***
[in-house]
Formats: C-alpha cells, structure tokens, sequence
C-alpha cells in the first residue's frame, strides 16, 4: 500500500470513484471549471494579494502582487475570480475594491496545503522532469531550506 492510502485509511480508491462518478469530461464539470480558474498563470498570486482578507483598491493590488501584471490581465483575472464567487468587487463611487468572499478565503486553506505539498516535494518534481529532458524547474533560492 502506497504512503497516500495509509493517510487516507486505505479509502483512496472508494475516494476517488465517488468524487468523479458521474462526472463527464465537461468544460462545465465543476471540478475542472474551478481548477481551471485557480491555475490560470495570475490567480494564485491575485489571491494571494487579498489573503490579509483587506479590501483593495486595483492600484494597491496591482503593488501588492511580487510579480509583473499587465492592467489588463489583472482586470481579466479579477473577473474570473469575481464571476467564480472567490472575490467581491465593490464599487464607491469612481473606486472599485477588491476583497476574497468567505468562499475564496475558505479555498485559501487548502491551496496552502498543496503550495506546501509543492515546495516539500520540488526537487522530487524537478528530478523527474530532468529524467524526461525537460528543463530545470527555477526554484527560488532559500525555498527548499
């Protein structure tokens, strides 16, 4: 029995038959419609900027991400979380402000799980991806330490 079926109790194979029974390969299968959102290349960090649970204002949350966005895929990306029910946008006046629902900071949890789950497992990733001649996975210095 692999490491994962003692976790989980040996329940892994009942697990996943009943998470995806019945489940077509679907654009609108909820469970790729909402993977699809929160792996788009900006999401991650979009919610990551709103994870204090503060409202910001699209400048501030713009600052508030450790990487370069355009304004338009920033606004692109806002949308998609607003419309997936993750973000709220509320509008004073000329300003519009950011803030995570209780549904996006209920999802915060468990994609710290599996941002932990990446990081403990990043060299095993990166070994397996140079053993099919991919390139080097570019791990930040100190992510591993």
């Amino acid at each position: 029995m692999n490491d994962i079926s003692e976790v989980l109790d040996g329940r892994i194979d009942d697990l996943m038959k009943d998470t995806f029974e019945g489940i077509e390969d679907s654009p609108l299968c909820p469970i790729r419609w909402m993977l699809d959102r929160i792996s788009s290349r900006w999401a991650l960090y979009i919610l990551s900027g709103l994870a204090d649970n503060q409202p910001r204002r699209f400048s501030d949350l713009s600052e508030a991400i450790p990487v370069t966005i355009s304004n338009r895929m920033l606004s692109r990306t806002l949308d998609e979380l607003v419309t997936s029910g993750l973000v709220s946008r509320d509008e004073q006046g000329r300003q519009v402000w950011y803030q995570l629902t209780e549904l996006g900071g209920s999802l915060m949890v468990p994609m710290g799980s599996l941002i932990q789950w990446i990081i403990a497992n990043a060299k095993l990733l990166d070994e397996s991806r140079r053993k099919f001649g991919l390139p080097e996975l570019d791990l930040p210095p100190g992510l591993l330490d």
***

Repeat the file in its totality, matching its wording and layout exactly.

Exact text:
[in-house]
Formats: C-alpha cells, structure tokens, sequence
C-alpha cells in the first residue's frame, strides 16, 4: 500500500470513484471549471494579494502582487475570480475594491496545503522532469531550506 492510502485509511480508491462518478469530461464539470480558474498563470498570486482578507483598491493590488501584471490581465483575472464567487468587487463611487468572499478565503486553506505539498516535494518534481529532458524547474533560492 502506497504512503497516500495509509493517510487516507486505505479509502483512496472508494475516494476517488465517488468524487468523479458521474462526472463527464465537461468544460462545465465543476471540478475542472474551478481548477481551471485557480491555475490560470495570475490567480494564485491575485489571491494571494487579498489573503490579509483587506479590501483593495486595483492600484494597491496591482503593488501588492511580487510579480509583473499587465492592467489588463489583472482586470481579466479579477473577473474570473469575481464571476467564480472567490472575490467581491465593490464599487464607491469612481473606486472599485477588491476583497476574497468567505468562499475564496475558505479555498485559501487548502491551496496552502498543496503550495506546501509543492515546495516539500520540488526537487522530487524537478528530478523527474530532468529524467524526461525537460528543463530545470527555477526554484527560488532559500525555498527548499
């Protein structure tokens, strides 16, 4: 029995038959419609900027991400979380402000799980991806330490 079926109790194979029974390969299968959102290349960090649970204002949350966005895929990306029910946008006046629902900071949890789950497992990733001649996975210095 692999490491994962003692976790989980040996329940892994009942697990996943009943998470995806019945489940077509679907654009609108909820469970790729909402993977699809929160792996788009900006999401991650979009919610990551709103994870204090503060409202910001699209400048501030713009600052508030450790990487370069355009304004338009920033606004692109806002949308998609607003419309997936993750973000709220509320509008004073000329300003519009950011803030995570209780549904996006209920999802915060468990994609710290599996941002932990990446990081403990990043060299095993990166070994397996140079053993099919991919390139080097570019791990930040100190992510591993």
């Amino acid at each position: 029995m692999n490491d994962i079926s003692e976790v989980l109790d040996g329940r892994i194979d009942d697990l996943m038959k009943d998470t995806f029974e019945g489940i077509e390969d679907s654009p609108l299968c909820p469970i790729r419609w909402m993977l699809d959102r929160i792996s788009s290349r900006w999401a991650l960090y979009i919610l990551s900027g709103l994870a204090d649970n503060q409202p910001r204002r699209f400048s501030d949350l713009s600052e508030a991400i450790p990487v370069t966005i355009s304004n338009r895929m920033l606004s692109r990306t806002l949308d998609e979380l607003v419309t997936s029910g993750l973000v709220s946008r509320d509008e004073q006046g000329r300003q519009v402000w950011y803030q995570l629902t209780e549904l996006g900071g209920s999802l915060m949890v468990p994609m710290g799980s599996l941002i932990q789950w990446i990081i403990a497992n990043a060299k095993l990733l990166d070994e397996s991806r140079r053993k099919f001649g991919l390139p080097e996975l570019d791990l930040p210095p100190g992510l591993l330490d």